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Texaco Star Theater
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TV Series
    (June 8, 1948-May 6, 1956)
    Variety show on NBC
    Regulars included Milton Frome, Ruth Gilbert, Irving Benson, Fatso Marco, Bobby Sherwood and Arnold Stang
    Hosted by Milton Berle
    It frequently featured Texaco propaganda, showing their employees as guardian angels doing good deeds for the local white community.
    The shows opening theme implied that the entertainers you saw could be working on your car at any moment.
    Because of the show, Milton Berle was left over-exposed and burnt-out.
    Its humor is extremely dated.
    The network, thinking Berle was going to be popular forever, signed him to a $6 million 30-year contract without knowing the staying power of TV comedians.
    Berle's persona on the show as a fun-loving 'Uncle Miltie' was completely different from the asshole many reported him as being.
    It was a haven for stolen gags from other comedians.
    The show's motto must have been, 'When all else fails, show Milton in drag.'
    Texaco dropped its sponsorship and the title was bought by Buick as the 'Buick-Berle Hour.'
    The show was revived in 1966 and it failed to attract any viewers.
    Most movie stars would not do the show, as they saw television as beneath them.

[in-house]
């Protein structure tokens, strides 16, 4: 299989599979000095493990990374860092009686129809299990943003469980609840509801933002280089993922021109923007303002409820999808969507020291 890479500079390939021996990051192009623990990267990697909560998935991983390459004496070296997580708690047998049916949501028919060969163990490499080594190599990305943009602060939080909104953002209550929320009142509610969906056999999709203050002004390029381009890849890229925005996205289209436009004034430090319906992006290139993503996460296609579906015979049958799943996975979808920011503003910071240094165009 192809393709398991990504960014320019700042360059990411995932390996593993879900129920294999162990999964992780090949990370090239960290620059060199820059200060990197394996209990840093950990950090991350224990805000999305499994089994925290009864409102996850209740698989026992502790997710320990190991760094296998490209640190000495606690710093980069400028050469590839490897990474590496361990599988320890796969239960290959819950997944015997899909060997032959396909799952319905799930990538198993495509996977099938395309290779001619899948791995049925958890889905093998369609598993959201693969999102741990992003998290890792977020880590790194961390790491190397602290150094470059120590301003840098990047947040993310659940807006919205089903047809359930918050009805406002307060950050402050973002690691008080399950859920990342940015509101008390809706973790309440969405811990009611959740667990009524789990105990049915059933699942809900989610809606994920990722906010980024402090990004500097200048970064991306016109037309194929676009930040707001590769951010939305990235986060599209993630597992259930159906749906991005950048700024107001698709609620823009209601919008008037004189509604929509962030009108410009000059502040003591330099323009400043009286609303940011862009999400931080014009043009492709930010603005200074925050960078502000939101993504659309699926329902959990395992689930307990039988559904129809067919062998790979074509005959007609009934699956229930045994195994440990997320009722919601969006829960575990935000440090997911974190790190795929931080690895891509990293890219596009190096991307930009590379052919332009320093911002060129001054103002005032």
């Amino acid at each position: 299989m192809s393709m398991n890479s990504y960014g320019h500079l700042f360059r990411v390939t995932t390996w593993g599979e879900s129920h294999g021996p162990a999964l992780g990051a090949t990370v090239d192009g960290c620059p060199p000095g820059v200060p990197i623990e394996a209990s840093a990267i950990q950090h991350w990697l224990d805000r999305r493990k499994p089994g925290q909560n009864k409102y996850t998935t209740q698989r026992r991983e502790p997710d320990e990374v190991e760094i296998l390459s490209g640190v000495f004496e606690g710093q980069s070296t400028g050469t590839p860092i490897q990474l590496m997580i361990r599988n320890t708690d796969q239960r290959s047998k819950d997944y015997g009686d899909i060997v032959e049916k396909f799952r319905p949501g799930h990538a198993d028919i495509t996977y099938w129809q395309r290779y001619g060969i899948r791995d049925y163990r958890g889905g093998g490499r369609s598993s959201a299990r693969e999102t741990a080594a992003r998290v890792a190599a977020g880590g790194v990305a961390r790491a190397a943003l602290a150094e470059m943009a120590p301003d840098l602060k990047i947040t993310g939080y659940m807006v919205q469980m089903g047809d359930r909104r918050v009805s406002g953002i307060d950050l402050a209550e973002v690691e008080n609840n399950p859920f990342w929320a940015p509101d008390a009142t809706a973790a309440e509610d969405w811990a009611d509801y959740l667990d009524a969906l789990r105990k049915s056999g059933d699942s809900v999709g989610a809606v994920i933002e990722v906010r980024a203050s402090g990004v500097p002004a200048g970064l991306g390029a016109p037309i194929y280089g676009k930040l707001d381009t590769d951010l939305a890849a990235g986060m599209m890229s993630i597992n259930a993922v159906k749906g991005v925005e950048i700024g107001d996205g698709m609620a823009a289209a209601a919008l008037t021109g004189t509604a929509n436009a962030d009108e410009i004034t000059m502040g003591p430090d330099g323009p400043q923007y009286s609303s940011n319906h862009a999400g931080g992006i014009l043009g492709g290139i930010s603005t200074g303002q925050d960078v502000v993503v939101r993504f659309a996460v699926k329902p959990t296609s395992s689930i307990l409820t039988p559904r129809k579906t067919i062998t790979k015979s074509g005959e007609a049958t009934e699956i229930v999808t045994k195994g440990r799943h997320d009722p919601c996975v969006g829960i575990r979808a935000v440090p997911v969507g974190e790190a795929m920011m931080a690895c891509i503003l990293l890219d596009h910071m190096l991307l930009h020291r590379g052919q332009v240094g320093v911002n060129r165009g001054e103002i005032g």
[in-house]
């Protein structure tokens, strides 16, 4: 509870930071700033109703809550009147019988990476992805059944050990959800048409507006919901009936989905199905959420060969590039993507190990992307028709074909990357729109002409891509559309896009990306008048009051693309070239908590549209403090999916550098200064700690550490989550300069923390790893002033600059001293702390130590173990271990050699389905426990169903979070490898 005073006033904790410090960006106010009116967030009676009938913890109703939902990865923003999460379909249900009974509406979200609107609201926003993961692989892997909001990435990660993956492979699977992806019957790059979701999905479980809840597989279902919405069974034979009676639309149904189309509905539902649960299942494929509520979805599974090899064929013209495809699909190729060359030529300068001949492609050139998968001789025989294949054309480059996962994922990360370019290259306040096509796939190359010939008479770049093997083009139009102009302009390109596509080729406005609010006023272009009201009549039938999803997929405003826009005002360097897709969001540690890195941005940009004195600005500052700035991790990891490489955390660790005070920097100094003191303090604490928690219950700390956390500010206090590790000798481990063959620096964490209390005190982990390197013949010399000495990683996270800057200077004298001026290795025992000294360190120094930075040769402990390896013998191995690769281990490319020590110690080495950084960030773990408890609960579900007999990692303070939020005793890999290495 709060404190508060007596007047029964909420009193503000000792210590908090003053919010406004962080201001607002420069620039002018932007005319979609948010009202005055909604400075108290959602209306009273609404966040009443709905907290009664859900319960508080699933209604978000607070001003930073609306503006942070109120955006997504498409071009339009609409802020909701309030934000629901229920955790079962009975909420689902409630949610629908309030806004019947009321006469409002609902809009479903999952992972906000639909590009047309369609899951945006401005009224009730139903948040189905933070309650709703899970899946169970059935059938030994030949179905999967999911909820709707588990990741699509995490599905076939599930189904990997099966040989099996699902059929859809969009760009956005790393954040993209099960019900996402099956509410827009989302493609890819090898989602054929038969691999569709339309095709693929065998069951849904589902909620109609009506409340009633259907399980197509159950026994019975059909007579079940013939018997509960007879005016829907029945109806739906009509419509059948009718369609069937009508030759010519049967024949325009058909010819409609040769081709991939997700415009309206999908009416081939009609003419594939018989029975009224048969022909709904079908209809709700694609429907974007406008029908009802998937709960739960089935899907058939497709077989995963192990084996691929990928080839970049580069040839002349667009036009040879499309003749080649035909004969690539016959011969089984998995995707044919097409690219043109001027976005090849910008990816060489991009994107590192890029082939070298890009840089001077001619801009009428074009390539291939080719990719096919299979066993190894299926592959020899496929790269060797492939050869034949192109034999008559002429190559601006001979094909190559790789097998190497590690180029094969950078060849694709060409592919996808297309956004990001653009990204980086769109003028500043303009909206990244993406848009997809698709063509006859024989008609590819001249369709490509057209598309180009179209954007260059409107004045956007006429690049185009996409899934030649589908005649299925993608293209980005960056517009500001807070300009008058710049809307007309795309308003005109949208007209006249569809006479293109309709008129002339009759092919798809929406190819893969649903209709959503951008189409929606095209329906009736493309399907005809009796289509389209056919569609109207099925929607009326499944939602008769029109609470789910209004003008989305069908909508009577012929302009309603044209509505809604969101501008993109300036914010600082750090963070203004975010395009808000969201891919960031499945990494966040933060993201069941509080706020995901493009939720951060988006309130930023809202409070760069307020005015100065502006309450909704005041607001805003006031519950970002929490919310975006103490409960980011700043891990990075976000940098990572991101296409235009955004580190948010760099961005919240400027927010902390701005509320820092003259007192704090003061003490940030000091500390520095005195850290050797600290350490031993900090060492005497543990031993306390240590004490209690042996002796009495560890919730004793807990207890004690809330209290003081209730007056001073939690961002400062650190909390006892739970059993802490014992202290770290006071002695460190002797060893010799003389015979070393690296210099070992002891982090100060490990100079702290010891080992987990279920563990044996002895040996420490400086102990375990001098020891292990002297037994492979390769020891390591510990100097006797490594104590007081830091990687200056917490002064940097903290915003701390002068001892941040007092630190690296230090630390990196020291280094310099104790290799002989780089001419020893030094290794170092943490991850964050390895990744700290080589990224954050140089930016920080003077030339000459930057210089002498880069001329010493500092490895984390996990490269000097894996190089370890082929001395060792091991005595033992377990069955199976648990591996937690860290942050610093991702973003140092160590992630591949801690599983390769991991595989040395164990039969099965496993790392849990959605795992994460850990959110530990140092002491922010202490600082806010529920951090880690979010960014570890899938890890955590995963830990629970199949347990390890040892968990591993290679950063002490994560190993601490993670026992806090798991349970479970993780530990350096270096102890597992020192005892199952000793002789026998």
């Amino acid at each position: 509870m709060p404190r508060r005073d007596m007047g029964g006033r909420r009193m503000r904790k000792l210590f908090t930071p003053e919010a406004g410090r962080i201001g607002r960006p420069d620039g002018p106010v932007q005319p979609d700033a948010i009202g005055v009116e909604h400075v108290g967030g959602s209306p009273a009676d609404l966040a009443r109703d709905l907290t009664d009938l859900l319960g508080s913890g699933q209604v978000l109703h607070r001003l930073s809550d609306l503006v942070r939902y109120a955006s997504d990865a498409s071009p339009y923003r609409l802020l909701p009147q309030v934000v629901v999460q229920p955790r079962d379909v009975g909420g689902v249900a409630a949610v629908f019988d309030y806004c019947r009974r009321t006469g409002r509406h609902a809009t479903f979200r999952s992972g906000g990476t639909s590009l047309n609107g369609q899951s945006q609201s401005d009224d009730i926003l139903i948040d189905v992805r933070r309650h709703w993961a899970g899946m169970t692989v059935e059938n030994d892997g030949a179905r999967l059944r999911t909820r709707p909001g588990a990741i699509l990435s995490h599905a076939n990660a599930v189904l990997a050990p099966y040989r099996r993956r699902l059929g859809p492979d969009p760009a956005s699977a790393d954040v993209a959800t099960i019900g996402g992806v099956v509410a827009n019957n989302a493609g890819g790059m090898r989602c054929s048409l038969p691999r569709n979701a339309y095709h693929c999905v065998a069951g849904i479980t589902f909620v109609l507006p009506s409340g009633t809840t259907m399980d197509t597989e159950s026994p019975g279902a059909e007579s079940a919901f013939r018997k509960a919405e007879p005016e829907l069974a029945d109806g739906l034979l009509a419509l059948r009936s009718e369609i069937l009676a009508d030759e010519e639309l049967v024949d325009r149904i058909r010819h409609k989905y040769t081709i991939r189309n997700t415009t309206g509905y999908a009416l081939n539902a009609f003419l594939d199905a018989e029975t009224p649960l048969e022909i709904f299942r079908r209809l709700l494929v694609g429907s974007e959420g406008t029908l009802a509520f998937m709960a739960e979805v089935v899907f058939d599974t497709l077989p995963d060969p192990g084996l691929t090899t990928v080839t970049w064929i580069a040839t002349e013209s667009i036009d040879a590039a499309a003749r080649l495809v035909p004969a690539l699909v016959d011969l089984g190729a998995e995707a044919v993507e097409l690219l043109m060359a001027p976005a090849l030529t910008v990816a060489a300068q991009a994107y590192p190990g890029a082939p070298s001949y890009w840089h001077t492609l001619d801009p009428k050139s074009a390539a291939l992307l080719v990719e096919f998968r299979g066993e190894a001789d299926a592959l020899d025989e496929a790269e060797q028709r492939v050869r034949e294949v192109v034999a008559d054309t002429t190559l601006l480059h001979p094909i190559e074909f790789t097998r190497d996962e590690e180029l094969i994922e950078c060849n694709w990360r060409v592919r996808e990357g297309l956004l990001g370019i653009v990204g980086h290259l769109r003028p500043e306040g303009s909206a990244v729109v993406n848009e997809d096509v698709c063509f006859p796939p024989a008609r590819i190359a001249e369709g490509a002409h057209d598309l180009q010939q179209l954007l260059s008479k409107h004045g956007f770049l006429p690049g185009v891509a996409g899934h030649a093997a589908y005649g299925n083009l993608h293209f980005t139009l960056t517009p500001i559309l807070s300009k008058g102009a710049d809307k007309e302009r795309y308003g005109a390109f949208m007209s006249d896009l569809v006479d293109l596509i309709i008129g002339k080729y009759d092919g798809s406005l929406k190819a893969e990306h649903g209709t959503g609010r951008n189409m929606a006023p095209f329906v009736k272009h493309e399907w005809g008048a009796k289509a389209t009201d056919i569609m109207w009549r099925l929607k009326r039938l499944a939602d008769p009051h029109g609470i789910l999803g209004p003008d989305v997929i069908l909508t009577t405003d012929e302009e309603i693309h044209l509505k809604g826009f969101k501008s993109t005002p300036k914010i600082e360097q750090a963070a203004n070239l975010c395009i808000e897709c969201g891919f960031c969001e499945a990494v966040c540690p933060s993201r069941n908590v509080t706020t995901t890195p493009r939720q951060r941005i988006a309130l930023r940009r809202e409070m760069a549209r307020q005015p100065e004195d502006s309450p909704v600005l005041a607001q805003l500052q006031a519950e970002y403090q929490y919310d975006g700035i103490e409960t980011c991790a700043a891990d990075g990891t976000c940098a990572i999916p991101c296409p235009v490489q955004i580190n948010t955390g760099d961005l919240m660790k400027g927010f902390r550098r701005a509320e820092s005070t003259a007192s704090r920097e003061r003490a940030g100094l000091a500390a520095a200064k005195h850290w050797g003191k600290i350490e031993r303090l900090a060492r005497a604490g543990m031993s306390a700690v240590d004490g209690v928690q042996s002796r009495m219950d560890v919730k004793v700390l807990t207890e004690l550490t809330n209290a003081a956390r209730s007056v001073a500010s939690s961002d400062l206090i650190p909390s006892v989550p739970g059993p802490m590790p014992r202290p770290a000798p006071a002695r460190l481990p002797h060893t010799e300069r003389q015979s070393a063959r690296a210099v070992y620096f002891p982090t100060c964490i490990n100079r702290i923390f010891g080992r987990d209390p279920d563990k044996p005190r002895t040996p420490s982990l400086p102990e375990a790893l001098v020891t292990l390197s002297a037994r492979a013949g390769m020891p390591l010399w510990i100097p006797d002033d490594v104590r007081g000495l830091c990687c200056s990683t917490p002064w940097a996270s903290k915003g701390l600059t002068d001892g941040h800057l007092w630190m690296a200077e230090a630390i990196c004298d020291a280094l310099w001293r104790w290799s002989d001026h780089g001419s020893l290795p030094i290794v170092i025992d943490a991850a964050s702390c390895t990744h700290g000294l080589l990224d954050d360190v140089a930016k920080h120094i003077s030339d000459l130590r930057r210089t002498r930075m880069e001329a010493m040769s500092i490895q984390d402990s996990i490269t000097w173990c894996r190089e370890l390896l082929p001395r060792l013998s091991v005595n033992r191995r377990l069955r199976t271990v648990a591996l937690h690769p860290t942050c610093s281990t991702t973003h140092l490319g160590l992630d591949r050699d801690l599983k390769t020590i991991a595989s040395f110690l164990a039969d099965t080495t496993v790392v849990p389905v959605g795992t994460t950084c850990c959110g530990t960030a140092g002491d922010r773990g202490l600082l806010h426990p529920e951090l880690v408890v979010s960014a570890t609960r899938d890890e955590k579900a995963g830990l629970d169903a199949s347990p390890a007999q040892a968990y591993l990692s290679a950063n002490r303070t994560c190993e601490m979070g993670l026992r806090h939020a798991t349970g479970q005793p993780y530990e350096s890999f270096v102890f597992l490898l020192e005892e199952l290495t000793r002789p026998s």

Since it was filmed live, there were many goofs.
    It was first huge hit on television.
    It made Milton Berle the first television star, earning him the nickname 'Mr. Television.'
    Four out of five TV-owning houses tuned in to his show every Tuesday.
    The show so badly cut into movie theater revenues on Tuesday nights. Theaters would offer premiums on Tuesday night, like free dishes to their patrons.
    Unlike other early television shows, it had lavish production values and treated its audience to a wide variety of entertainment.
    Many cite it as the reason working class families started buying televisions.
    Before it went on the air, only 50,000 TV sets had been sold nationwide. By the time it left the airwaves, the number inflated to over 30 million.
    It lead a revival in vaudevillian comedy.

Credit: Captain Howdy

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